Like most people, I get my news from multiple sources. I enjoy reading op-ed columns by a variety of journalists across a variety of papers in a range of countries. But I have a problem: I can only read a small number of free New York Times articles before being prompted to subscribe. In the Times of London it’s even worse. I get no free reads at all; it’s subscribe or get lost. A similar scenario presents itself at the Financial Times, The Economist and so on.
The problem here isn’t that I have to pay for what I read—I am only too happy to pay for content. The problem is that I am also being asked to pay for lots of content I have zero interest in reading. The subscription model these brands are pushing belongs to a different age, when people got their news from a single source. Why should I be tied down to a long-term relationship when all I want is a fleeting moment of romance? In short, I want an open relationship with the New York Times. And the Financial Times. And all the rest.
To view what is happening between consumers and this part of 'old media' is like watching a slow-motion repeat of what happened to Kodak, Polaroid and Blockbuster, among others. Blockbuster thought it was a VHS/DVD rental business, but consumers disagreed. They went to Blockbuster for movies, but the format was incidental to them, like two salesmen agreeing to conduct business in the same currency for the sake of ease. When another format proved more appealing, they migrated to Netflix, iTunes and Amazon Prime because those brands understood the appeal of new formats.
Today, the legacy press (the part of the press which predates the Internet) still views its core product as physical newspapers and magazines. They treat online news as mere line extensions of this ‘core product’, packaging and promoting it in near identical ways. And this is why the industry is struggling.
Online consumers don’t want ‘newspapers’, that’s why they are online in the first place; they just want the ‘news’ bit, or ‘content’. But just as Blockbuster was wedded to a format that had served it well for so long, so the legacy press is wedded to an outdated format that lacks relevance to how most consumers today like to consume news.
It’s easy to understand why. Until the Internet came along, consumers seemed perfectly content with traditional newspaper formats. Now it’s clear this was a marriage of convenience; consumers bought newspapers because they craved news, not the paper it came on. The newspaper was merely the best format available to both consumer and producer given what was possible from a production and distribution point of view.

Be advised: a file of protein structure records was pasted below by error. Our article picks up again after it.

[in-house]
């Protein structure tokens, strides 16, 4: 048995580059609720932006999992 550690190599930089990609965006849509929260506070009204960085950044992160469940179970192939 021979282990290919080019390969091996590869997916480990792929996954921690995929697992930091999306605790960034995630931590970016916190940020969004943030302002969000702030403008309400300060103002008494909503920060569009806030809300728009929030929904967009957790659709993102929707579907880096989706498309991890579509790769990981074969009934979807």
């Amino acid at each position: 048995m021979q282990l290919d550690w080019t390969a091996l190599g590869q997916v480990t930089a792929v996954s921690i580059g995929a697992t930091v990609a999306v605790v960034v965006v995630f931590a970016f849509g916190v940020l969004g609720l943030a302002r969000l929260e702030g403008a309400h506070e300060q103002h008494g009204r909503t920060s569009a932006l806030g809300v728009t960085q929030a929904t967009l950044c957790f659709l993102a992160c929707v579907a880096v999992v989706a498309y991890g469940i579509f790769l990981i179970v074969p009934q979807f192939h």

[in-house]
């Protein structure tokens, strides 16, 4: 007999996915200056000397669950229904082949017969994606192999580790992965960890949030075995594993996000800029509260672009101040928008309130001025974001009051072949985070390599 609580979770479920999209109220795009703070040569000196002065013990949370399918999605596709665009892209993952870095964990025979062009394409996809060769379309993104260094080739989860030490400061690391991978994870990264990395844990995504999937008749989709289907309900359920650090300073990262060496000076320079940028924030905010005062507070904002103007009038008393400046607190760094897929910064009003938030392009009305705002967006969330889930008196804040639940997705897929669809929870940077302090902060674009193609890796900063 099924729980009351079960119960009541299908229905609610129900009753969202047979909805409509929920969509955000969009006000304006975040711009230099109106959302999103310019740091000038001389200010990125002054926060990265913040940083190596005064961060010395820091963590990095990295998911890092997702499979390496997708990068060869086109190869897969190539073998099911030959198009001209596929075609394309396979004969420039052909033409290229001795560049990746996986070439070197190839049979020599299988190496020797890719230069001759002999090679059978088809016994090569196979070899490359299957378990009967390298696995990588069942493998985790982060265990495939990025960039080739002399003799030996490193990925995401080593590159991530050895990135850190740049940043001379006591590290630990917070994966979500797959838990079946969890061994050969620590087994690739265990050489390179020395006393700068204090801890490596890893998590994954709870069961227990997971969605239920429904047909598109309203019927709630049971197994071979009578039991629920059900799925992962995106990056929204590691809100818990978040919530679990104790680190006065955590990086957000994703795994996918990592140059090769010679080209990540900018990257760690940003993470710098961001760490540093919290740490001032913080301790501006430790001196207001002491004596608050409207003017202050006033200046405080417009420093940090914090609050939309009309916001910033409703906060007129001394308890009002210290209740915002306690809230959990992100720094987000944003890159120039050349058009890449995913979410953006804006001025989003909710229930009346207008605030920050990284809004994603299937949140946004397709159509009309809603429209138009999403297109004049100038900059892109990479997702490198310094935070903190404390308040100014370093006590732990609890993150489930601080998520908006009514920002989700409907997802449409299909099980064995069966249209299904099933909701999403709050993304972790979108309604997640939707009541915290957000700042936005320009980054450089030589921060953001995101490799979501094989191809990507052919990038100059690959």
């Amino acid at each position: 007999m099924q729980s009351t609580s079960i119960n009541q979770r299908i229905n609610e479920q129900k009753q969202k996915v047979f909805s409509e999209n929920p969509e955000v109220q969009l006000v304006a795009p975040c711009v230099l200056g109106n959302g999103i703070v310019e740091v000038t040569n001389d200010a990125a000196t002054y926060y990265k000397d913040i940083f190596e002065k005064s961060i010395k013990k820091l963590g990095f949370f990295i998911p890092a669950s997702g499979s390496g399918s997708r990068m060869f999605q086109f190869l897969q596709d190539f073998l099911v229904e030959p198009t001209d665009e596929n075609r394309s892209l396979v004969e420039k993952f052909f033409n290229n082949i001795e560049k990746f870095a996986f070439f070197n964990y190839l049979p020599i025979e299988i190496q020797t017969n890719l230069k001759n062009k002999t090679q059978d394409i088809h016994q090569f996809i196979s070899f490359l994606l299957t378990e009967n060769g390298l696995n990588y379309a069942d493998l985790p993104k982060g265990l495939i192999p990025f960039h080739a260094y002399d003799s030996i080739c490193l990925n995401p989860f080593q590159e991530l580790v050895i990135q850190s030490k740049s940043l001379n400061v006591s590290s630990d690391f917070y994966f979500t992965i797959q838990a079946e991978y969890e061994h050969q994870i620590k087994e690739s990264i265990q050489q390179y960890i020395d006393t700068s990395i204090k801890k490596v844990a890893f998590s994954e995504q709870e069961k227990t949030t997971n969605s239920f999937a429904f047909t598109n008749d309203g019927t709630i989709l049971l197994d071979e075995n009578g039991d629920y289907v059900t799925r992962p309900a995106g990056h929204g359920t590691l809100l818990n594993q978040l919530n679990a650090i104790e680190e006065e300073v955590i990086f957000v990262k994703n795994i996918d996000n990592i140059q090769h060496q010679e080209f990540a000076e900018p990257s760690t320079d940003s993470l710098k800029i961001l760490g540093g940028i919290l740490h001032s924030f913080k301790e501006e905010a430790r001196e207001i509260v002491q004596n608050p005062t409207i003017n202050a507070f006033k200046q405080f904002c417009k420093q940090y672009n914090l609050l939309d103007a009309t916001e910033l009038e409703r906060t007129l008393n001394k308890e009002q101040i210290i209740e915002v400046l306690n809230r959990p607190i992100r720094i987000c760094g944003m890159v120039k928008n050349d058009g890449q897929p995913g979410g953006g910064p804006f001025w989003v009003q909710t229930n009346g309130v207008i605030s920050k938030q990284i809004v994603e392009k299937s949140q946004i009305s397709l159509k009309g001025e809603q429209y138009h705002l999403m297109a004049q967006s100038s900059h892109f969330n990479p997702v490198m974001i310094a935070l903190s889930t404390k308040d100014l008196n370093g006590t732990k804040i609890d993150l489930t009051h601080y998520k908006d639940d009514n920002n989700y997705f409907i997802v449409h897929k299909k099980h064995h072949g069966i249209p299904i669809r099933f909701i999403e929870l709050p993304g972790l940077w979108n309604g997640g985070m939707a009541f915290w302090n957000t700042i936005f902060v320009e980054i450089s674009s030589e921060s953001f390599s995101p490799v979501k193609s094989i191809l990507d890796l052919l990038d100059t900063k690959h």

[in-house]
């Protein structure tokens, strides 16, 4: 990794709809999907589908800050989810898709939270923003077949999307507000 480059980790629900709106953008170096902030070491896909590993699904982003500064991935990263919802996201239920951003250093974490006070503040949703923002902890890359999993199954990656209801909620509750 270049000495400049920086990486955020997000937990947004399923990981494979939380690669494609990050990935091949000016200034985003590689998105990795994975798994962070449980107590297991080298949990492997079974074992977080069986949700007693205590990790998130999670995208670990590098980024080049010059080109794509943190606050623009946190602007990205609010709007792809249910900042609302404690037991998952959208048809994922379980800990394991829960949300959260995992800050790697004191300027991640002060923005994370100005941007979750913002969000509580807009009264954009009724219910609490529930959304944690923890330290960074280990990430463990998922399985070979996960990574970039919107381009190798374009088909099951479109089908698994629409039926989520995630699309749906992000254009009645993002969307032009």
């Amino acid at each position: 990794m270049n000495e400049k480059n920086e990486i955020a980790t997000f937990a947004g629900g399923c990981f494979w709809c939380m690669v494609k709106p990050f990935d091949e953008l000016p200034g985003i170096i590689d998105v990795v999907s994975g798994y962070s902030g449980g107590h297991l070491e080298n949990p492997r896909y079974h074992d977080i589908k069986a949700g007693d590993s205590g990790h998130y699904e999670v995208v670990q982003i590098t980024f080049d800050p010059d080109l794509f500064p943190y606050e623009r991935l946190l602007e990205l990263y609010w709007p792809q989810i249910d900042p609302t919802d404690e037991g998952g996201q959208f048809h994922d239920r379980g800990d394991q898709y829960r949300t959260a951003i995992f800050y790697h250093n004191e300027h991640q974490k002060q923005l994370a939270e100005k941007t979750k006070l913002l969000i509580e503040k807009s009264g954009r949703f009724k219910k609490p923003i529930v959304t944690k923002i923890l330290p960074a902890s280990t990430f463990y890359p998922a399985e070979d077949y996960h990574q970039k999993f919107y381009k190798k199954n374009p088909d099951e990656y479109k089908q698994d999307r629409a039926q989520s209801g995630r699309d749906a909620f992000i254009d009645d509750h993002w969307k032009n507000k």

Digitalisation changed this by bringing the production costs of written words down to near zero. The Internet changed it again by then bringing the distribution costs of those written words down to near zero. The result was a vertiginous drop in entry costs for any challenger brand and a mushrooming of competition.
Much like Netflix versus Blockbuster, these new entrants have been only too happy to give consumers what they want: content without too many (or sometimes any) strings attached.
A newspaper that understood what Blockbuster didn’t would let me pay a small amount for individual articles. It would develop ‘one click’ technology a la Amazon to make purchasing an article as easy as possible. It would allow advance payment for articles by favourite journalists or those I would choose to ‘follow’—which, when you think about it is just a more tailored from of subscription. (Of course, full subscriptions would still have their place, especially for niche brands, journals and trade publications.)
It is probably true that splicing their ‘package’ up this way and selling the chunks individually would result in certain parts of newspapers being unviable. So be it: If consumers don’t want to pay for it, why are newspapers publishing it?
In short, such an approach would allow news brands’ to focus on the most compelling and attractive parts of their product—which ultimately is where survival for them lies.
Please NY Times, can’t we just keep it casual?
Glen Kristensen is associate director at Flamingo London